This article has been written with the support of CalMac.
Scotland's islands across the four seasons
- Arusa Qureshi
- 27 March 2019
Isle if Islay / courtesy of VisitScotland, credit Paul Tomkins
What to expect year round from when to go for the Northern Lights to golden eagle breeding season
The seasons may change but that doesn't mean there is ever a bad time to visit Scotland's islands. Arusa Qureshi explains where to go and what to see whatever the time of year
As the dark days and long nights start to fade, the islands off the west coast come alive with wildlife on a breeding mission and nature that blooms in glorious fashion. Balranald, on the island of North Uist, is ideal for stunning island fauna and migrating birds, including lapwings, corncrakes and corn bunting which you can catch as you walk along the beaches and marshland.
You might even see skuas and divers at sea and porpoises jumping from the water. Islay, the fifth largest Scottish island with an impressive 130 miles of coastline, is also home to healthy bird and deer populations. Head over to Loch Gruinart where you'll find two RSPB hides for great bird-watching opportunities.
Elsewhere, you may just spot a puffin or two as they come ashore to breed from April to August in places like Staffa, the Treshnish Isles and St Kilda. The months of February and March, meanwhile, are perfect for observing golden eagles as they prepare for breeding season, performing acrobatic displays across the sky. Keep an eye out for them on North Harris, Lewis, South Uist, and Mull (which also has sea eagles), hold the highest densities.
Each west-coast island may have its own individual charm, but as the temperature rises in the summer months this is when island-hopping becomes most appealing. With white sandy beaches and turquoise seas, a plethora of outdoor events and activities, and exceptionally fresh seafood on offer, there's much to explore in July and August.
Get the ferry to Coll and if you're lucky you might get to spot some basking sharks in the wild. The Outer Hebrides boast some of the best wild swimming spots in the UK during summer including the remote Traigh Iar on North Uist and picturesque Luskentyre Beach on the Isle of Harris. Summer is also the ideal time to try out activities like sea kayaking, abseiling, gorge walking or coasteering, which can all be attempted at Raasay House on Skye.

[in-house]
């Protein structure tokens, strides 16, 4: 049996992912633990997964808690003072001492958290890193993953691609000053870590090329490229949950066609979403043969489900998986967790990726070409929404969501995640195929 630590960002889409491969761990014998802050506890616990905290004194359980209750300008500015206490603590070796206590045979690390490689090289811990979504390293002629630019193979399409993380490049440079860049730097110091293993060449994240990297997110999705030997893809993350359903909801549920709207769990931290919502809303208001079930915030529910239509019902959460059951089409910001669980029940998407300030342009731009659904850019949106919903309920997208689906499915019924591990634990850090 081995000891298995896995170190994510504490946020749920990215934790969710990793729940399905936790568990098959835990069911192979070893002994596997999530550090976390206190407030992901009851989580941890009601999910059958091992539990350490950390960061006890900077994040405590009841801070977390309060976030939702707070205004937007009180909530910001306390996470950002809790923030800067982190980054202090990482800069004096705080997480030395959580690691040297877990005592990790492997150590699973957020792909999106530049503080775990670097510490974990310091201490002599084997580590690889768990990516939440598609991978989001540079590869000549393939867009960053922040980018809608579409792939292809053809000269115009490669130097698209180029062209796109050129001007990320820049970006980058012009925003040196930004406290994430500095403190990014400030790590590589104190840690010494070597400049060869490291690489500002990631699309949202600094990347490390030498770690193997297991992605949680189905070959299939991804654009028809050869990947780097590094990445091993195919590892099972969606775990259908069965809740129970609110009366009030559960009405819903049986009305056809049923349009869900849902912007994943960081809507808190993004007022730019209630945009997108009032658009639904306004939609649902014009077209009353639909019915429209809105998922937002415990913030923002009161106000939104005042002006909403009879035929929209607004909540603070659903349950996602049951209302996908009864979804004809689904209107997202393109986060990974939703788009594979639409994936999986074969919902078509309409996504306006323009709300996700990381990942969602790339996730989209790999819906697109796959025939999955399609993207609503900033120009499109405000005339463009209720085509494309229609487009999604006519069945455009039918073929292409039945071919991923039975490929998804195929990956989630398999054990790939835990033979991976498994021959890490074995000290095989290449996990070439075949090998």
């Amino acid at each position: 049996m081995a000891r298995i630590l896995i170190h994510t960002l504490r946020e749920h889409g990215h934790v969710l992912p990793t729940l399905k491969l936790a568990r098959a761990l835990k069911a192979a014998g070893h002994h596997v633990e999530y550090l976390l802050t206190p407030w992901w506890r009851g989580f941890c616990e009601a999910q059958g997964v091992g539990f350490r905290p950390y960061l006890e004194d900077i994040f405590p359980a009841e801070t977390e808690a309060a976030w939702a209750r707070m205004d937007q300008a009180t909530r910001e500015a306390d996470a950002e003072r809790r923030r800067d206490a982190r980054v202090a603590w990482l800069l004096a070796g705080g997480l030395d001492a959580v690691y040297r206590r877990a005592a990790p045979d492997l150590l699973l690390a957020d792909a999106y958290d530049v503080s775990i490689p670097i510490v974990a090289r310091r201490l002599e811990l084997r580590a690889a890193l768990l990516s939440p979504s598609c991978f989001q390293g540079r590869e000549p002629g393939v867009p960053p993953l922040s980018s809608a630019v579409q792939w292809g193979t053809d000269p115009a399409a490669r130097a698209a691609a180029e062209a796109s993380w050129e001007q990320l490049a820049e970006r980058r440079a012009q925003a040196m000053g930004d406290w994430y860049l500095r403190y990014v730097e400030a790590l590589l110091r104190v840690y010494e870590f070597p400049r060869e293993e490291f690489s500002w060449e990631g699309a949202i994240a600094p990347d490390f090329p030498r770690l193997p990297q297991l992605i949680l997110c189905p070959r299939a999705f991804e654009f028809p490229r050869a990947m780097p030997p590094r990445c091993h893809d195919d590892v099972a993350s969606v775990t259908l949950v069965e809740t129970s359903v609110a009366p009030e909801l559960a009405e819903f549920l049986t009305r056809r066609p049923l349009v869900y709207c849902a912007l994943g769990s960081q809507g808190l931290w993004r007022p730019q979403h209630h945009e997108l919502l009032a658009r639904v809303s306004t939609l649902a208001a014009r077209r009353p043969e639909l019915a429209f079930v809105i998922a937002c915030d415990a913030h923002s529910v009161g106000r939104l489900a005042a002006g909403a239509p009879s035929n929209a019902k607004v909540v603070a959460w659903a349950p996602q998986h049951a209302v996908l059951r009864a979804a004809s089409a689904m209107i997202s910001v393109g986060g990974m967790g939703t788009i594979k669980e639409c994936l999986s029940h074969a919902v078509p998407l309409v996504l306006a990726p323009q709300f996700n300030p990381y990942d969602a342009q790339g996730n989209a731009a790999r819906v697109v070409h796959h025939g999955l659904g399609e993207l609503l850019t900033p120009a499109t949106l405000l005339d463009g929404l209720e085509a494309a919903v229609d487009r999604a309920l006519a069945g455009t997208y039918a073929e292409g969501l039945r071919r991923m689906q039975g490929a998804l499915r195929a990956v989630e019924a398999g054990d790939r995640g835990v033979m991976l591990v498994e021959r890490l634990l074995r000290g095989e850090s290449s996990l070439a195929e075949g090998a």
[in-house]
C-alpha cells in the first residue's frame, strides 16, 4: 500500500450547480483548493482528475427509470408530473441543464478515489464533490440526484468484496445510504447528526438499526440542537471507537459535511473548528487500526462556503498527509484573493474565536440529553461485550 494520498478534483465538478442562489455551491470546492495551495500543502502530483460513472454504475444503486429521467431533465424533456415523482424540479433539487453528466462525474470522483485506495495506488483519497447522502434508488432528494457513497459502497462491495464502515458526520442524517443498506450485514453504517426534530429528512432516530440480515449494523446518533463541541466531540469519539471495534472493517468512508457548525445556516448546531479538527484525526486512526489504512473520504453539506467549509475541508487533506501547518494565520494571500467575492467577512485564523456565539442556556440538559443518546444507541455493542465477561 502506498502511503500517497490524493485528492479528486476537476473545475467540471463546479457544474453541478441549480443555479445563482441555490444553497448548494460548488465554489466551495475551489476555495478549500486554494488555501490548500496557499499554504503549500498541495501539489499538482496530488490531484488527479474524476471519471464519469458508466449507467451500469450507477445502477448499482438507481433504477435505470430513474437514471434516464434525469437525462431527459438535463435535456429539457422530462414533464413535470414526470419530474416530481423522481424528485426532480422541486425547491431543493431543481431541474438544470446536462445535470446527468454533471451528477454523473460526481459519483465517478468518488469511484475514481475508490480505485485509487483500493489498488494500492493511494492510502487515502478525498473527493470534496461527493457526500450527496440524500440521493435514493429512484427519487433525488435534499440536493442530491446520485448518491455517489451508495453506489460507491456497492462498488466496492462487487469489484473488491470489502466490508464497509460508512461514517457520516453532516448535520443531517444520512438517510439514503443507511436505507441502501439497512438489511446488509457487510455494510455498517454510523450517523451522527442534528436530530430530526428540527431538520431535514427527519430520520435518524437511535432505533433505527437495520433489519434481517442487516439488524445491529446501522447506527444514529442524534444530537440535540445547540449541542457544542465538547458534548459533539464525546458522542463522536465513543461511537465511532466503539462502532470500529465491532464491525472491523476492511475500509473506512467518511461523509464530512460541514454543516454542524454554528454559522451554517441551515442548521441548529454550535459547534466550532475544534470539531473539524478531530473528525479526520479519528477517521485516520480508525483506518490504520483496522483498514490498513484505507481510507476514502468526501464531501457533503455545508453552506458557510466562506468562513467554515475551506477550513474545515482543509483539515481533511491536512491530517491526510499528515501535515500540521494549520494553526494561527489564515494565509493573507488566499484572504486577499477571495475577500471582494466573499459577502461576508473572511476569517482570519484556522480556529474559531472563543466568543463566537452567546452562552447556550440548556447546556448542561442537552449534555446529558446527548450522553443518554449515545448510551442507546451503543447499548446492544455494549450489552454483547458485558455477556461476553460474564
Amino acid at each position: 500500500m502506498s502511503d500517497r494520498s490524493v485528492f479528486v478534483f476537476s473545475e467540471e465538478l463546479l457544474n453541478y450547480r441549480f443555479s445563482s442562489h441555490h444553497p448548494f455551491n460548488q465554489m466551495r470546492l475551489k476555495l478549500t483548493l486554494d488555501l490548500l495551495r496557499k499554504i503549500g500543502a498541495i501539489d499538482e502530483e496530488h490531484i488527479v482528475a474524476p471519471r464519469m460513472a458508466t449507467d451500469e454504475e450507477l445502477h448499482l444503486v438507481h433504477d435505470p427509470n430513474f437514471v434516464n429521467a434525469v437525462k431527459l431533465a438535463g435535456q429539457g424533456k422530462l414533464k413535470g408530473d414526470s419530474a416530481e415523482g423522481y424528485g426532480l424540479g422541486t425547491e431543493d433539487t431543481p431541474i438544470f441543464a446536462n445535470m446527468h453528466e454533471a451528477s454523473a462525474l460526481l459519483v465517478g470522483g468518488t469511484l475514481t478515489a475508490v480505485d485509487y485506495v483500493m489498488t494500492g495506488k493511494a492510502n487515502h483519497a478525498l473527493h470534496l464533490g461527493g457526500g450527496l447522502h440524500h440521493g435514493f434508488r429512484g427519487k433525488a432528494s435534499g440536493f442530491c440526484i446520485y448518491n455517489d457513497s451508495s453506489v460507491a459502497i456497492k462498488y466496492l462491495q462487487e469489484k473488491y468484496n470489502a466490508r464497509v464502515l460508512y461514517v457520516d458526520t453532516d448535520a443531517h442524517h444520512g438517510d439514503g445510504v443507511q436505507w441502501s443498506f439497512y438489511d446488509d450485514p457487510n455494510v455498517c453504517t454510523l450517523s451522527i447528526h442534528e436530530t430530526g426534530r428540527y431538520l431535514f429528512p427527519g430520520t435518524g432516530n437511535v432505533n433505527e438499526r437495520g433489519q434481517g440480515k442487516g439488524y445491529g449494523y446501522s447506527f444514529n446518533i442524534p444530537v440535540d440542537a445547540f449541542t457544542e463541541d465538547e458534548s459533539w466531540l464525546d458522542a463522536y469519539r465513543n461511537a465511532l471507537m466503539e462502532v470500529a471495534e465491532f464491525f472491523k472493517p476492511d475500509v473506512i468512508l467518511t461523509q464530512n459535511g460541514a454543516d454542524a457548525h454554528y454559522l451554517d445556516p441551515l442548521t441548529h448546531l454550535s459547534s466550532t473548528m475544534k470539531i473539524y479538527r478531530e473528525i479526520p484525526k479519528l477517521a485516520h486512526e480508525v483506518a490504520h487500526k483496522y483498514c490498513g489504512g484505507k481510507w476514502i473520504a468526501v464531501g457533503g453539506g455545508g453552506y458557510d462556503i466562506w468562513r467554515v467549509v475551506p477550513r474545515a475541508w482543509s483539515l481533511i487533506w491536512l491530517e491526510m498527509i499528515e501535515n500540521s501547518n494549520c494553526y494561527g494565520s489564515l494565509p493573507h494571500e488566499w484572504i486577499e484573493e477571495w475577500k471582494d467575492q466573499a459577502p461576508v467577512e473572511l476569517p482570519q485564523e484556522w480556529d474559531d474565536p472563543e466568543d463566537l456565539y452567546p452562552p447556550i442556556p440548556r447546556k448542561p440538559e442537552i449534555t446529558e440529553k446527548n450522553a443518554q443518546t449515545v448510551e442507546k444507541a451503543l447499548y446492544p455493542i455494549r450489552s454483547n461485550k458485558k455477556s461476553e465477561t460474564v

Wild flowers take over on the Hebridean machair in the summer months, with exceptional colours and plant species providing a fitting backdrop. The Achamore Gardens on Gigha, the Mount Stuart Gardens on the Isle of Bute or the Armadale Castle and Gardens on the Isle of Skye are great options for seeing magnificent Rhododendrons and Azaleas and unusual tree shrubs.
As autumnal colours begin to emerge, the wildlife of the islands typically change with birds migrating south to avoid the coming cold. But species like the red deer, Scotland's largest wild mammal, can be spotted year round in moorland and forests around the Isle of Rum, Isle of Mull and the Knoydart Peninsula. Just be aware that Autumn is mating season and spotting needs to be done sensitively. Take in the special autumn scenery by walking or cycling the Hebridean Way, offering the opportunity to visit ten islands over the course of 156 miles.
With lamb being at its most succulent in autumn, it's a good time to try out locally reared meat and game. Taste-test the best specialities and delicacies by going on the Eat Drink Hebrides Trail, a self-guided path that allows you to sample food and drink experiences in the Outer Hebrides via shops, restaurants and producers.
If you're looking for adventure, Tiree is the place to go in October. Known as one of the windiest spots in the UK, the most westerly island in the Inner Hebrides is simultaneously one of the sunniest, with pleasant temperatures thanks to the warm Gulf Stream. Tiree's windy conditions make it especially popular among windsurfers, who make the annual pilgrimage for the Tiree Wave Classic.
Even in the winter months, the breathtaking scenery and peaceful solitude of the west coast isles makes them an attractive location for a short break. Plus, the freshness of the wild winter weather is a brilliant way to dispel those seasonal blues, getting you ready for the festive period ahead. The Isle of Coll also makes the perfect location for star gazing as Scotland's first official Dark Sky Community.
The low winter sun makes for terrific photographs of the untamed landscape but above all, the darkness of winter and low levels of light pollution offer a rare chance to catch a glimpse of the Northern Lights in places like Lewis, Harris and the most northerly tip of Skye.
Islands wildlife in winter is as spectacular as it is throughout the year, with red deer, white mountain hares and otters sometimes seen toughing it out in the frosty weather. Wildfowl are easy to spot in coastal areas and lochs, as many arrive from Greenland to escape the particularly harsh weather in favour of wetlands. Islay, for example, is known for the tens of thousands of wild geese that visit every winter. Head to RSPB Loch Gruinart Nature Reserve to see them Greenland white-fronted geese up close.